The Hambantota port was constructed six years ago along with an adjoining international airport and a four-lane highway linking the city to the capital 240 km away at a cost of some 360 million dollars, most of the money borrowed from the Export-Import Bank of China.
The Hambantota area which is the political stronghold of the former President Mahinda Rajapakse under whose government these infrastructures were built, was also a hotbed of Sinhalese youth rebellions in the 1970s and 1980s, which were ruthlessly suppressed by the governments of the time.
These uprisings by the Marxist Peoples Liberation Front (JVP) were fuelled by complaints that the Colombo-based political elites were neglecting the Sinhalese heartlands, which were poor and lacked economic opportunities and infrastructure.
Rajapakse, then a young human rights lawyer, supported the JVP cadres, taking their case to international human rights fora. The building of the missing infrastructure was a policy priority of the Rajapakse regime to bring economic opportunities to the people of this region.
While the infrastructure was developed at a frenzied speed in the post-war (after crushing the Tamil Tiger terrorists) construction boom, there was a lack of planning on how to create economic opportunities from these assets.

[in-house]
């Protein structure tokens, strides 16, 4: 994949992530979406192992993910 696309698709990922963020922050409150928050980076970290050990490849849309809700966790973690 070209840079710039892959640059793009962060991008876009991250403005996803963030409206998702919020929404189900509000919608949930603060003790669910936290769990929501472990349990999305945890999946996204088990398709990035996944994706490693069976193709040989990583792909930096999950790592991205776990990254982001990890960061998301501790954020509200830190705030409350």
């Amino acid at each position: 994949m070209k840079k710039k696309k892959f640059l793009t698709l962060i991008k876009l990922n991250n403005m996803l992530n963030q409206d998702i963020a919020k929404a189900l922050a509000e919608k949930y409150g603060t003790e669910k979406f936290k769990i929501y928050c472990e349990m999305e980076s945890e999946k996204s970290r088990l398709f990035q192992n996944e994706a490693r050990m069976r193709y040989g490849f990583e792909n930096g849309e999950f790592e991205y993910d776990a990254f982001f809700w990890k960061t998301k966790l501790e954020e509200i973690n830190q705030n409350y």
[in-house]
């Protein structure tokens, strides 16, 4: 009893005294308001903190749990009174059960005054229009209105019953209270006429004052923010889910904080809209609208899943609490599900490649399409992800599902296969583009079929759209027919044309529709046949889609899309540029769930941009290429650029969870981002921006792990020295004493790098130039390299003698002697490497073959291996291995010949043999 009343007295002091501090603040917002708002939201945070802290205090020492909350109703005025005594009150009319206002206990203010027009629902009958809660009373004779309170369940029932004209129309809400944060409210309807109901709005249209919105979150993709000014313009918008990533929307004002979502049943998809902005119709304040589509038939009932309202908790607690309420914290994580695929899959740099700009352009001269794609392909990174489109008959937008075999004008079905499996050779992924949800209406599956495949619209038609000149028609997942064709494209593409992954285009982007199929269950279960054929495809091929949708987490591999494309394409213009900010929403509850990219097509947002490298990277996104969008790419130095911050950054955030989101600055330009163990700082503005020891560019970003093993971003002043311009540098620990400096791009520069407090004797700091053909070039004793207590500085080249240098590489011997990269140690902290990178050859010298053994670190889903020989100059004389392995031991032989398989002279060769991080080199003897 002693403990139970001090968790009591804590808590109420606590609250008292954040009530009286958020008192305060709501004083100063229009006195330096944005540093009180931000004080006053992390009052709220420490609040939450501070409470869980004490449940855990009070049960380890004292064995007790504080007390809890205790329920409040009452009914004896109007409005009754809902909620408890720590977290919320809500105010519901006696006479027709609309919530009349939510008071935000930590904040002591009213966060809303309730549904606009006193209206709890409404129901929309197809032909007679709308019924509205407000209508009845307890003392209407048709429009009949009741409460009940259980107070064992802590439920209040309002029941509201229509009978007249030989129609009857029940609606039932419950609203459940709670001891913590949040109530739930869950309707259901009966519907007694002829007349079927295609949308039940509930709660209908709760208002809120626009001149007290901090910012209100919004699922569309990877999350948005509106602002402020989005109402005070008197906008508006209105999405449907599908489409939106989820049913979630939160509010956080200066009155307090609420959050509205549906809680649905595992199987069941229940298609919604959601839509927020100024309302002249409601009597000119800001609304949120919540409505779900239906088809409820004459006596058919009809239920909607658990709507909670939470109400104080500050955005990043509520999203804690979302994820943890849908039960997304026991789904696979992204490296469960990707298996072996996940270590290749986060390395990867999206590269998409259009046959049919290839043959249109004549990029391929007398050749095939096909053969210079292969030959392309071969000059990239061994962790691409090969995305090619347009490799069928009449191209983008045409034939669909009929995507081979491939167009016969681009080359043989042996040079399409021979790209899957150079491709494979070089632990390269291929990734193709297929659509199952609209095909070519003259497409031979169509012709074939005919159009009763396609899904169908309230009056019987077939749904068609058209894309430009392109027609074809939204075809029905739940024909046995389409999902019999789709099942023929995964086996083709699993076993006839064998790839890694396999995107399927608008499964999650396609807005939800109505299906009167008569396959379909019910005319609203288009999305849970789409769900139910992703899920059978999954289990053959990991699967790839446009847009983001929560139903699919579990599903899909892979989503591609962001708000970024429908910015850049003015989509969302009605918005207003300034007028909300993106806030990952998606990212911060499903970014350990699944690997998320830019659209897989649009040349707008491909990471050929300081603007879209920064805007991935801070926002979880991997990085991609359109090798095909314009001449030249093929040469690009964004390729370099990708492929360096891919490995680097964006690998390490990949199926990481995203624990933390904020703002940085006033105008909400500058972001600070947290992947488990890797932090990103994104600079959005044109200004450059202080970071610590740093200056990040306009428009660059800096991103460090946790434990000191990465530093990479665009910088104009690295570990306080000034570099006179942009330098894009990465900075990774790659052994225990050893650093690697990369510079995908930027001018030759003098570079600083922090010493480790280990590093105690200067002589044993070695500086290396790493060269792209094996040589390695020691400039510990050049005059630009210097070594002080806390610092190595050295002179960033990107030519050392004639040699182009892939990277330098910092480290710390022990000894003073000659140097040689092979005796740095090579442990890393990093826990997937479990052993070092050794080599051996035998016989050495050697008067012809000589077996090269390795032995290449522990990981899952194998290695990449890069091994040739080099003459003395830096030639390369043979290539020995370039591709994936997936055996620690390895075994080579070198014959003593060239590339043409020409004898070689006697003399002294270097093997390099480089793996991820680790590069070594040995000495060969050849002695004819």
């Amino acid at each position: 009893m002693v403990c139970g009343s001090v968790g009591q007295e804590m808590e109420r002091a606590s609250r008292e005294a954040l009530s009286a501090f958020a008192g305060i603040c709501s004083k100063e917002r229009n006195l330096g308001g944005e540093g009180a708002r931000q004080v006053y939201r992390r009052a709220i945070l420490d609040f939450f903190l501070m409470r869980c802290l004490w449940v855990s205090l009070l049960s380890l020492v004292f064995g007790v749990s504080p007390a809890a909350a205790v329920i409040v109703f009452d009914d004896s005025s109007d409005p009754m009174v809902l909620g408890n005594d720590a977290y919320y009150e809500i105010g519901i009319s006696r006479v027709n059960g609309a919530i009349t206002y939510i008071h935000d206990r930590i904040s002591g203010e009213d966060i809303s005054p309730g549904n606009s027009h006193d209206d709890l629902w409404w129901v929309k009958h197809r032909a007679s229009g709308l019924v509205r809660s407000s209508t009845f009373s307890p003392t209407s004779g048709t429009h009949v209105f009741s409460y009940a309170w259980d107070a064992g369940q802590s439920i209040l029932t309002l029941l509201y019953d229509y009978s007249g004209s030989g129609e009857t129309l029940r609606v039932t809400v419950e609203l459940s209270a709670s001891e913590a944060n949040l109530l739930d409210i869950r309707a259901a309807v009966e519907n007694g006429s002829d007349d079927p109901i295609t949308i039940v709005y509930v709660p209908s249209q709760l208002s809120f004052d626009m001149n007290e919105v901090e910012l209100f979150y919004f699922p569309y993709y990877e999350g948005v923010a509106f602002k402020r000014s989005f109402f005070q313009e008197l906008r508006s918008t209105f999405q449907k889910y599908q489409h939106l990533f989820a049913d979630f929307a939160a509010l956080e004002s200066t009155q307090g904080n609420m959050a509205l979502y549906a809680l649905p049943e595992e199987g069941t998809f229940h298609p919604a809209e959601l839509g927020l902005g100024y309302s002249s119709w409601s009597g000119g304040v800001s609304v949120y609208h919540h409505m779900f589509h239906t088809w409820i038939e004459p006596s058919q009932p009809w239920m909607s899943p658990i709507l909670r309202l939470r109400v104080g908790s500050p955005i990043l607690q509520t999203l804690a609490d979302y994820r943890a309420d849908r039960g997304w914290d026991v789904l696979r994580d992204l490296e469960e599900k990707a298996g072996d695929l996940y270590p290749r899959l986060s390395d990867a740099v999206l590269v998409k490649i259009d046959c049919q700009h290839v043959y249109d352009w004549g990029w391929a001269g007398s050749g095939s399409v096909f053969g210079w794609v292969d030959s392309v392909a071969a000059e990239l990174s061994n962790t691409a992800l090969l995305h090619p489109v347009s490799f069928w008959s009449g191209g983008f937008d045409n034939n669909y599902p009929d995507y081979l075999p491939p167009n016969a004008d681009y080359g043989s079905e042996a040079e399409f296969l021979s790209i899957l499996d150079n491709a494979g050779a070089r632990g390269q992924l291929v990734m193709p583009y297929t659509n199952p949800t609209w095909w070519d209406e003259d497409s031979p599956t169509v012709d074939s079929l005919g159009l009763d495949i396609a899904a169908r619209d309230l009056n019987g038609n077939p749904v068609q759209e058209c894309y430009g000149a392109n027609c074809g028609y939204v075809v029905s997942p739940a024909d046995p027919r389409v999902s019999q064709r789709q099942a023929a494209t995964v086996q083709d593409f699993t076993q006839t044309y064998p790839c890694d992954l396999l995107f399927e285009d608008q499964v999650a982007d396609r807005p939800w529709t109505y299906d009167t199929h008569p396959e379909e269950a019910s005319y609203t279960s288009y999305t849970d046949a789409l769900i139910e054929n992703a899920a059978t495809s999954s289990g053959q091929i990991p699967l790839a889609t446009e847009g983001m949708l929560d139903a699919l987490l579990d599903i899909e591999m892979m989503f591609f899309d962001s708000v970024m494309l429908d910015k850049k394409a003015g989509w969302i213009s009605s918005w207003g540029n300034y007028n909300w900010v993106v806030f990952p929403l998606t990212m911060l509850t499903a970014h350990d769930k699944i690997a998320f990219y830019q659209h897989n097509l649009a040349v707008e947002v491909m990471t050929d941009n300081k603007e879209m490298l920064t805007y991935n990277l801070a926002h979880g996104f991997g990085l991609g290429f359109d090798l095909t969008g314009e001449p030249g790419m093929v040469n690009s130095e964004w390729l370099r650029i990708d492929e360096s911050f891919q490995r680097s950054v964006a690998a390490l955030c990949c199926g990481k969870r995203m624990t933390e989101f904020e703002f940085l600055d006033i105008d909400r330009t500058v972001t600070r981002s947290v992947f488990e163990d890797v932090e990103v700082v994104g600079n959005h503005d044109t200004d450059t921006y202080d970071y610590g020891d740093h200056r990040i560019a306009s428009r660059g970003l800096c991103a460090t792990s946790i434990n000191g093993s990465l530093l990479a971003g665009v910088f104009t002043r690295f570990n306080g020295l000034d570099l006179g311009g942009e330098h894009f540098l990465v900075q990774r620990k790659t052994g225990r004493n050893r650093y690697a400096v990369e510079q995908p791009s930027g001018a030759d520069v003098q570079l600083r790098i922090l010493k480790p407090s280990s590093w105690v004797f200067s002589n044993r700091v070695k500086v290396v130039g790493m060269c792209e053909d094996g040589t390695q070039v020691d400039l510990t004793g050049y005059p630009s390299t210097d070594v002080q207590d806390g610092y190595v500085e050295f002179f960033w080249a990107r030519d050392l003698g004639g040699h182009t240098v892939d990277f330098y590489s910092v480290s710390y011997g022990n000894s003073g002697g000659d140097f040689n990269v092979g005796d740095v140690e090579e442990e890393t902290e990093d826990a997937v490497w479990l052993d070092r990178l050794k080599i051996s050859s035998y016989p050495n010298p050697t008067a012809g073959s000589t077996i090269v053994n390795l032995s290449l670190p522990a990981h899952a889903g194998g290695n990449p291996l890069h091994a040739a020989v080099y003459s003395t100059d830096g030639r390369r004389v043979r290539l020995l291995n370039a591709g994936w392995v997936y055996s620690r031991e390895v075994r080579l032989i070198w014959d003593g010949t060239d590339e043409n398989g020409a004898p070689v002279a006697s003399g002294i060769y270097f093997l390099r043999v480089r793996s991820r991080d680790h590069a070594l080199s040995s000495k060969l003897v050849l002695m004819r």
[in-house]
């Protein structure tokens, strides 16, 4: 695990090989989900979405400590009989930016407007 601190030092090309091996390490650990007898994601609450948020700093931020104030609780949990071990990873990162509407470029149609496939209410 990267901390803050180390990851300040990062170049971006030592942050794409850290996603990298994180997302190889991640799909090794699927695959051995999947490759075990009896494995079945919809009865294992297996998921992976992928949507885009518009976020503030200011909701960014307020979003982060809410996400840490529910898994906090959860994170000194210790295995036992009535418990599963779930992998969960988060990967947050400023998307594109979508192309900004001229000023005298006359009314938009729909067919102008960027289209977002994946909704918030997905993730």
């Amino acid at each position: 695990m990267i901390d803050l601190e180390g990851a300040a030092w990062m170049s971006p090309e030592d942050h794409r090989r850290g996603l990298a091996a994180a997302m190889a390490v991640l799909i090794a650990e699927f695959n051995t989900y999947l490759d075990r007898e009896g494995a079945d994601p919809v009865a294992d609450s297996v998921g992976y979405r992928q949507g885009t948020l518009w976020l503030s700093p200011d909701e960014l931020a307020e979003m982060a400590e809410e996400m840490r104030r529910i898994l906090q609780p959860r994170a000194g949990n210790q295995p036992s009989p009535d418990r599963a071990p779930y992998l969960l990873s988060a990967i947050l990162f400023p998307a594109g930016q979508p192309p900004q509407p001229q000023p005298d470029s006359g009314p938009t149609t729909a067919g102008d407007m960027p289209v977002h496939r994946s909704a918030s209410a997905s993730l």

As pointed out in Al Jazeera’s ‘Inside Story’ programme on July 29, since the port was completed five years ago, some 36,000 ships have passed through the world’s busiest waterways – the Indian Ocean – but only 44 ships have berthed here. Thus, the port has been running at a huge loss, which the current government of Prime Minister Ranil Wickremisinghe has blamed for the country’s debt burden.
About 95 percent of government revenue is believed to go into serving these debts incurred during the Rajapakse regime and the billion dollars raised from the leasing of the port facilities and the land will be utilised to reduce this debt burden. The government is believed to be negotiating with India to sell a controlling stake in the Trincomalee port in the east coast of the country for the same purpose.